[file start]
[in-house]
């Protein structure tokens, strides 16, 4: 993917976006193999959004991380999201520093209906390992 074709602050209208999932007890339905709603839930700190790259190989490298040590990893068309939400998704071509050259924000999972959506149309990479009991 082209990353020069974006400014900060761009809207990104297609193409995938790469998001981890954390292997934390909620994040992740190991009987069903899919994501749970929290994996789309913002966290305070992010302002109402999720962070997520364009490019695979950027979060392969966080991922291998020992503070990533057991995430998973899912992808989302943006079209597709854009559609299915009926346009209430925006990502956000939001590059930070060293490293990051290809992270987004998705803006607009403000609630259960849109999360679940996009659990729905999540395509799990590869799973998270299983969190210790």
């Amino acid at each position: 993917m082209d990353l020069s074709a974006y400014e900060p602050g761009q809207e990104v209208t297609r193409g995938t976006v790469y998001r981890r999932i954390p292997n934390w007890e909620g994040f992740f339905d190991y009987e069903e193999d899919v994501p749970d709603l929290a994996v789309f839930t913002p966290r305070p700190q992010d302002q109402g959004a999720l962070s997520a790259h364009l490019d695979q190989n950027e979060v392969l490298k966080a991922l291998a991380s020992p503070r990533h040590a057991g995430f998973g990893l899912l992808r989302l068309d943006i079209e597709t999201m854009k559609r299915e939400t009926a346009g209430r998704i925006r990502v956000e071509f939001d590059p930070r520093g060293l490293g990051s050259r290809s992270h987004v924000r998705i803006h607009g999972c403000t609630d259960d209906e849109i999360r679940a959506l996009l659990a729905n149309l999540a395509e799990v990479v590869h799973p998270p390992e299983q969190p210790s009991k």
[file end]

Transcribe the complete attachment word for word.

[in-house]
């Protein structure tokens, strides 16, 4: 993917976006193999959004991380999201520093209906390992 074709602050209208999932007890339905709603839930700190790259190989490298040590990893068309939400998704071509050259924000999972959506149309990479009991 082209990353020069974006400014900060761009809207990104297609193409995938790469998001981890954390292997934390909620994040992740190991009987069903899919994501749970929290994996789309913002966290305070992010302002109402999720962070997520364009490019695979950027979060392969966080991922291998020992503070990533057991995430998973899912992808989302943006079209597709854009559609299915009926346009209430925006990502956000939001590059930070060293490293990051290809992270987004998705803006607009403000609630259960849109999360679940996009659990729905999540395509799990590869799973998270299983969190210790």
């Amino acid at each position: 993917m082209d990353l020069s074709a974006y400014e900060p602050g761009q809207e990104v209208t297609r193409g995938t976006v790469y998001r981890r999932i954390p292997n934390w007890e909620g994040f992740f339905d190991y009987e069903e193999d899919v994501p749970d709603l929290a994996v789309f839930t913002p966290r305070p700190q992010d302002q109402g959004a999720l962070s997520a790259h364009l490019d695979q190989n950027e979060v392969l490298k966080a991922l291998a991380s020992p503070r990533h040590a057991g995430f998973g990893l899912l992808r989302l068309d943006i079209e597709t999201m854009k559609r299915e939400t009926a346009g209430r998704i925006r990502v956000e071509f939001d590059p930070r520093g060293l490293g990051s050259r290809s992270h987004v924000r998705i803006h607009g999972c403000t609630d259960d209906e849109i999360r679940a959506l996009l659990a729905n149309l999540a395509e799990v990479v590869h799973p998270p390992e299983q969190p210790s009991k």